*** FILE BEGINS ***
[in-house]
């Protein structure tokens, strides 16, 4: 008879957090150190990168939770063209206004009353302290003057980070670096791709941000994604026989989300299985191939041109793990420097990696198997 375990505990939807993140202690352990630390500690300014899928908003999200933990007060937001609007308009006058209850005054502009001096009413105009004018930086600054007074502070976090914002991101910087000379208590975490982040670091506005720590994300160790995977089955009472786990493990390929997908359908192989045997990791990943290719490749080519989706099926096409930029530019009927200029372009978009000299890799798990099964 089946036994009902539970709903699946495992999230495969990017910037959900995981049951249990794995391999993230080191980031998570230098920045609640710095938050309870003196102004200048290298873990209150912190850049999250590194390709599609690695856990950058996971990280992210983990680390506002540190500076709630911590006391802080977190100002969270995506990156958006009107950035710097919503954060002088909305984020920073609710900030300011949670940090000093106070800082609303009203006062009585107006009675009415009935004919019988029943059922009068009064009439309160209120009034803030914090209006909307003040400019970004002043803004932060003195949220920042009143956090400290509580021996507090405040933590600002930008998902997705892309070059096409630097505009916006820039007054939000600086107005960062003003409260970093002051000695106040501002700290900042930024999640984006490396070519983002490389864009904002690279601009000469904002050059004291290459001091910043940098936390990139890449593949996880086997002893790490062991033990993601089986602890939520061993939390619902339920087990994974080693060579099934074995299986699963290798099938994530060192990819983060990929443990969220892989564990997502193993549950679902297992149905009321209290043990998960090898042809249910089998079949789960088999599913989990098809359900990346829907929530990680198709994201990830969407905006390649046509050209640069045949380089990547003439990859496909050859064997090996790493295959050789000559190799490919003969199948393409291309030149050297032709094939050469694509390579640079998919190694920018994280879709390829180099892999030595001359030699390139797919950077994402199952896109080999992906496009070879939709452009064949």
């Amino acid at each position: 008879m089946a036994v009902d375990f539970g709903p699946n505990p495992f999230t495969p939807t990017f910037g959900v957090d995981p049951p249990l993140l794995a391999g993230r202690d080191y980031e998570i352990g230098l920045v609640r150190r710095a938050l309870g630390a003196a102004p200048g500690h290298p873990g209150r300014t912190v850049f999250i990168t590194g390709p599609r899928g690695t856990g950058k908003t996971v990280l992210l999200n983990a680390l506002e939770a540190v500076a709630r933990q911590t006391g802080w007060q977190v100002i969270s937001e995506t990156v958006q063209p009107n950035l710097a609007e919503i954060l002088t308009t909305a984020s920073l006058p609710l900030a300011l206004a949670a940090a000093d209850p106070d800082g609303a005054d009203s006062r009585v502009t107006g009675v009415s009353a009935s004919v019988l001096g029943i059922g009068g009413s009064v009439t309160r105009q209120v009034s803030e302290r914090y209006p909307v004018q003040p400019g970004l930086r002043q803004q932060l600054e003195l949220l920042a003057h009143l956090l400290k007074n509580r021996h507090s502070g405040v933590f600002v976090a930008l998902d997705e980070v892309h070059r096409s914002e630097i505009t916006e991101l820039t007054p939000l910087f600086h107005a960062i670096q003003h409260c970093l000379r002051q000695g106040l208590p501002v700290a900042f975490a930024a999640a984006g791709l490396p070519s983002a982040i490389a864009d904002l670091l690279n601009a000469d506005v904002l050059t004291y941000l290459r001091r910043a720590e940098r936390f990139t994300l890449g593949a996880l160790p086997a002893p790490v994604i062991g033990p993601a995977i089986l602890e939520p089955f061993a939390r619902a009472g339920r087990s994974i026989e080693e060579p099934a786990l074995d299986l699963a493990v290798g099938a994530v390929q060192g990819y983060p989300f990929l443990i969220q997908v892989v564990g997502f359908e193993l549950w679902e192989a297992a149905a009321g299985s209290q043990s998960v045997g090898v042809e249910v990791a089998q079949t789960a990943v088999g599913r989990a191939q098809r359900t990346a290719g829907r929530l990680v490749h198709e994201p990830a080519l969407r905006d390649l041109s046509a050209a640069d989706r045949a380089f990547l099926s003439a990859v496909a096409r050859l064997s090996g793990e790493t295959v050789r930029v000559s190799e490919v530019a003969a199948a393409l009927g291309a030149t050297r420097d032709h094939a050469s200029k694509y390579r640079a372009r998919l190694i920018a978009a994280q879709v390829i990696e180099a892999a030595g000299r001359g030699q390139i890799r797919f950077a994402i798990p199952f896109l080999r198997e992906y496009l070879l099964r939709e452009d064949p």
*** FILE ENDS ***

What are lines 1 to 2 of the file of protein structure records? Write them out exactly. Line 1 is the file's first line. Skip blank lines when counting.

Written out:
[in-house]
């Protein structure tokens, strides 16, 4: 008879957090150190990168939770063209206004009353302290003057980070670096791709941000994604026989989300299985191939041109793990420097990696198997 375990505990939807993140202690352990630390500690300014899928908003999200933990007060937001609007308009006058209850005054502009001096009413105009004018930086600054007074502070976090914002991101910087000379208590975490982040670091506005720590994300160790995977089955009472786990493990390929997908359908192989045997990791990943290719490749080519989706099926096409930029530019009927200029372009978009000299890799798990099964 089946036994009902539970709903699946495992999230495969990017910037959900995981049951249990794995391999993230080191980031998570230098920045609640710095938050309870003196102004200048290298873990209150912190850049999250590194390709599609690695856990950058996971990280992210983990680390506002540190500076709630911590006391802080977190100002969270995506990156958006009107950035710097919503954060002088909305984020920073609710900030300011949670940090000093106070800082609303009203006062009585107006009675009415009935004919019988029943059922009068009064009439309160209120009034803030914090209006909307003040400019970004002043803004932060003195949220920042009143956090400290509580021996507090405040933590600002930008998902997705892309070059096409630097505009916006820039007054939000600086107005960062003003409260970093002051000695106040501002700290900042930024999640984006490396070519983002490389864009904002690279601009000469904002050059004291290459001091910043940098936390990139890449593949996880086997002893790490062991033990993601089986602890939520061993939390619902339920087990994974080693060579099934074995299986699963290798099938994530060192990819983060990929443990969220892989564990997502193993549950679902297992149905009321209290043990998960090898042809249910089998079949789960088999599913989990098809359900990346829907929530990680198709994201990830969407905006390649046509050209640069045949380089990547003439990859496909050859064997090996790493295959050789000559190799490919003969199948393409291309030149050297032709094939050469694509390579640079998919190694920018994280879709390829180099892999030595001359030699390139797919950077994402199952896109080999992906496009070879939709452009064949």